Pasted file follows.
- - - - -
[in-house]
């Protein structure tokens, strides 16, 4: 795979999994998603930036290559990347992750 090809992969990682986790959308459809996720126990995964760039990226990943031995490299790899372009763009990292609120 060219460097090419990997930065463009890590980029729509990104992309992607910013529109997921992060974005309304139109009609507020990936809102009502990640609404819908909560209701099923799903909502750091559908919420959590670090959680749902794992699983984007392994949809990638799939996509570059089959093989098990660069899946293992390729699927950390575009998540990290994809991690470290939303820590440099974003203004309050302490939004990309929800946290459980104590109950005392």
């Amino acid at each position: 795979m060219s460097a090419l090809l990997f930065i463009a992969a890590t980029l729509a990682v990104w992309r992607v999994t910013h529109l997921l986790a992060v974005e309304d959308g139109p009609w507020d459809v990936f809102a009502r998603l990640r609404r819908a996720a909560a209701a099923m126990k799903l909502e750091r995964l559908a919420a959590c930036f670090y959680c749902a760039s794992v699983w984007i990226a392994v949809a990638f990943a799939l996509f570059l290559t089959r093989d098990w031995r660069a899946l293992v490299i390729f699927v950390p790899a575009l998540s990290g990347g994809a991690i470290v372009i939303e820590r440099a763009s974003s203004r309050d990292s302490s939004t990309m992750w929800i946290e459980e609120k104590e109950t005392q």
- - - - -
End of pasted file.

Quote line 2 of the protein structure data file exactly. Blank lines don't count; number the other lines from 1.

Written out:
């Protein structure tokens, strides 16, 4: 795979999994998603930036290559990347992750 090809992969990682986790959308459809996720126990995964760039990226990943031995490299790899372009763009990292609120 060219460097090419990997930065463009890590980029729509990104992309992607910013529109997921992060974005309304139109009609507020990936809102009502990640609404819908909560209701099923799903909502750091559908919420959590670090959680749902794992699983984007392994949809990638799939996509570059089959093989098990660069899946293992390729699927950390575009998540990290994809991690470290939303820590440099974003203004309050302490939004990309929800946290459980104590109950005392």